When a conservative Christian journalist writes a story about a highly-praised AIDS drug headlined “Killing Grandma for Gay sex” and an AIDS activist describes it as a “profit-driven sex toy for rich Westerners”, you know that you’ve uncovered an ethical controversy.
This month the UK’s National Institute for Health and Care Excellence (NICE) issued a published an evidence summary on the use of Truvada, a lucrative Gilead drug for HIV pre-exposure prophylaxis (PrEP). In a number of other countries, Truvada has already been rolled out as a way of keeping gay men safe from infection with HIV. If taken every day, it prevents infection – a kind of pharmaceutical condom.
The controversy in the UK is not so much over whether it works, but whether it should be government funded. “There is little doubt that Truvada is effective in reducing HIV acquisition in high-risk people who are HIV-negative,” says the NICE advice.. “However, issues relating to uptake, adherence, sexual behaviour, drug resistance, safety, prioritisation for prophylaxis and cost-effectiveness are also important to consider, especially at a population level.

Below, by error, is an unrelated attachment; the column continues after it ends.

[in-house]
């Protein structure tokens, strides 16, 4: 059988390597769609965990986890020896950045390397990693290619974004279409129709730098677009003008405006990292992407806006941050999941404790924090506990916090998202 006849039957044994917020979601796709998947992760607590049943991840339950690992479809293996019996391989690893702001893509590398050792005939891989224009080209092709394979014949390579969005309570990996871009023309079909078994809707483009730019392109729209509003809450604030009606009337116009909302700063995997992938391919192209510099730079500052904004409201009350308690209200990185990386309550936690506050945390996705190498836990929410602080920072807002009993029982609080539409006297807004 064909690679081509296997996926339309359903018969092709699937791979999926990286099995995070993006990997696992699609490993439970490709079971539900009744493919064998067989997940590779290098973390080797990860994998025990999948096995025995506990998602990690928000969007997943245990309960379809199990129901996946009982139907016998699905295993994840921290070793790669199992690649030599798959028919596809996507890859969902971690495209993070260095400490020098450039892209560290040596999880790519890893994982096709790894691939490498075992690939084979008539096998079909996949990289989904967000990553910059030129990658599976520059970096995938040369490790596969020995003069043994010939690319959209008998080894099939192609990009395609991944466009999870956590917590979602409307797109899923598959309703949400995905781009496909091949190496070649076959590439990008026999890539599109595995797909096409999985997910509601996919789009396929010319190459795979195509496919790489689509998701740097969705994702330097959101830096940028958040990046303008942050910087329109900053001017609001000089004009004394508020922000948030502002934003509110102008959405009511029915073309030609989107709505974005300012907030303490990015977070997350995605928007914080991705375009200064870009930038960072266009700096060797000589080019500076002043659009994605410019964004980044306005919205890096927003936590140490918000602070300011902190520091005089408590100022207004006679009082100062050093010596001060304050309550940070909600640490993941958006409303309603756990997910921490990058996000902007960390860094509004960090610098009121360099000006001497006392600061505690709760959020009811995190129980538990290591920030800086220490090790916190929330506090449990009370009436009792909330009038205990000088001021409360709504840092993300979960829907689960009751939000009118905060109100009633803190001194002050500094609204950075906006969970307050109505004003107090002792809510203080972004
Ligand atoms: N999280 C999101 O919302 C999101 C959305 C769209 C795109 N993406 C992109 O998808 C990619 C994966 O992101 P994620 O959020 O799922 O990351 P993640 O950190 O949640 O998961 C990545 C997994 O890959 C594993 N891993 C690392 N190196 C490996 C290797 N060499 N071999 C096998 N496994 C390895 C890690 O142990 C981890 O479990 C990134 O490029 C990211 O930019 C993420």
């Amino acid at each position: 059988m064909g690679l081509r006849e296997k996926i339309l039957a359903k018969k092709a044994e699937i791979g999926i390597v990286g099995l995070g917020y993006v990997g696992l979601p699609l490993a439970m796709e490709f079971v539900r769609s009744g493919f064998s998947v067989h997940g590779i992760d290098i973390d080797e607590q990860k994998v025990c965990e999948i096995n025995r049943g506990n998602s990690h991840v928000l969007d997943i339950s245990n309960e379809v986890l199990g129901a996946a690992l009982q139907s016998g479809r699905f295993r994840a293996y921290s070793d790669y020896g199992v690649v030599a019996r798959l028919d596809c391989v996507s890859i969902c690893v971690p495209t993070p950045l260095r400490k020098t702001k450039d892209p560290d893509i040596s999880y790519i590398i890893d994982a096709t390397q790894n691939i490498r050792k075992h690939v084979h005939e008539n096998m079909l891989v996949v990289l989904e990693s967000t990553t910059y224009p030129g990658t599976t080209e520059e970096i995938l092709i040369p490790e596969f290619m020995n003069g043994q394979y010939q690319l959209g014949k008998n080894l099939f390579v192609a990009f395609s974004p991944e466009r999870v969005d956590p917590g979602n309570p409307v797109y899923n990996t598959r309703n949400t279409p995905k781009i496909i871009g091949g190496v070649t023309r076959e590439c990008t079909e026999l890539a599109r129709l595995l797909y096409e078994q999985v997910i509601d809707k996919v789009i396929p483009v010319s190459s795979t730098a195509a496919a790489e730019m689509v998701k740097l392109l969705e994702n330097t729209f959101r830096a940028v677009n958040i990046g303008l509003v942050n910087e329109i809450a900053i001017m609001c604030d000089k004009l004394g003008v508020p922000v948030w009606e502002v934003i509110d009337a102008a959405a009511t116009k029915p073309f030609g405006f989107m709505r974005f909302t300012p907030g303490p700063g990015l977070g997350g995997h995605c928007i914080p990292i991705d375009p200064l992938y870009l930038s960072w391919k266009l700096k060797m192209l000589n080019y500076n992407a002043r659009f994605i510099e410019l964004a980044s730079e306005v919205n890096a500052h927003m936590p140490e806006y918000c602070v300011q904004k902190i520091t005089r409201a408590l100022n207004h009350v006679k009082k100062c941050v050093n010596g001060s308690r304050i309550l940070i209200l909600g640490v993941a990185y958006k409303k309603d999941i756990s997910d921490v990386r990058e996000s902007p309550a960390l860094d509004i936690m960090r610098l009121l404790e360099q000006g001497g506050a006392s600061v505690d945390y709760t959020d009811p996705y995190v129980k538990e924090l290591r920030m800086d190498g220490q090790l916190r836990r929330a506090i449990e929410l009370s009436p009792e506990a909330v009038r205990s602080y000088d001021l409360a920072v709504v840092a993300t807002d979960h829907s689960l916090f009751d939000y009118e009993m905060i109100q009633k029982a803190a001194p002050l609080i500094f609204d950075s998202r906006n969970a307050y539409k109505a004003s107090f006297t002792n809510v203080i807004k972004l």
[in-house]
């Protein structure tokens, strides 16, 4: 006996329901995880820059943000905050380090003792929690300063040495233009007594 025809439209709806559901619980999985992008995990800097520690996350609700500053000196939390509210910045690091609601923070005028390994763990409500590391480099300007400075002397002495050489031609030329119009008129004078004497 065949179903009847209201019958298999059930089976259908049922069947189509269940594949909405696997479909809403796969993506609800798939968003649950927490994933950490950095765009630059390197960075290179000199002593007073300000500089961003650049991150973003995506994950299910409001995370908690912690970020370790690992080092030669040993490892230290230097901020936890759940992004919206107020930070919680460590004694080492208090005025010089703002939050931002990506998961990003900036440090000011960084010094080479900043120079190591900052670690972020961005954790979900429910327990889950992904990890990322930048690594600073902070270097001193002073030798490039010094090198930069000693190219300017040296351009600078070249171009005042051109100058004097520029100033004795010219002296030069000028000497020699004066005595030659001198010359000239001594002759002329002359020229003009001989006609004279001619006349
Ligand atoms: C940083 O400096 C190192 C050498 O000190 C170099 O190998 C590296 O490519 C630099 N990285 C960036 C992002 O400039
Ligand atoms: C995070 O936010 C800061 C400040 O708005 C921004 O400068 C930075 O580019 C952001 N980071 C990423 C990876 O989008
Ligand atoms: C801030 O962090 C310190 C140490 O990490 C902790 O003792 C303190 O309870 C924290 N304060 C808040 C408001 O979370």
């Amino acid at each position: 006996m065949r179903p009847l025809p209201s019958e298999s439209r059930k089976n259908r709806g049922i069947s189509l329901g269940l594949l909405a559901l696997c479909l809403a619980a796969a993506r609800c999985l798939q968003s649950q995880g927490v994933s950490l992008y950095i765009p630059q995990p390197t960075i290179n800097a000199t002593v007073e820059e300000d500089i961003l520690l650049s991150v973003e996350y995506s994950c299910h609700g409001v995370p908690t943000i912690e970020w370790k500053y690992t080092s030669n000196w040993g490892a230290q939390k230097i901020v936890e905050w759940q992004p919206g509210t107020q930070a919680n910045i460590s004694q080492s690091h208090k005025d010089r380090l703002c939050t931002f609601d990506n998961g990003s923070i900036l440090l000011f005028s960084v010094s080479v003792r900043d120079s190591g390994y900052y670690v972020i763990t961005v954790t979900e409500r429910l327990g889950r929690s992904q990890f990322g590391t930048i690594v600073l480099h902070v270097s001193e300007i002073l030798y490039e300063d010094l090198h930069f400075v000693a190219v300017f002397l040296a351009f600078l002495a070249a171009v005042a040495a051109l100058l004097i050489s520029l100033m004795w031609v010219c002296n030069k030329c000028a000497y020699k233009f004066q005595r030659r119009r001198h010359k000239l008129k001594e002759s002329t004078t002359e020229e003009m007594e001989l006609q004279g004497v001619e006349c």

In August, the High Court ruled that the UK’s National Health Service had to supply Truvada because children with cystic fibrosis, amputees and blood cancer victims could be disadvantaged. It would cost the NHS up to £20 million a year. Outraged critics said that the money would be better spent on treatments for sick people rather than healthy people engaging in risky behavior.
On a public health level, there are concerns about whether the men could commit to taking the drug regularly.
The views, opinions and positions expressed by these authors and blogs are theirs and do not necessarily represent that of the Bioethics Research Library and Kennedy Institute of Ethics or Georgetown University.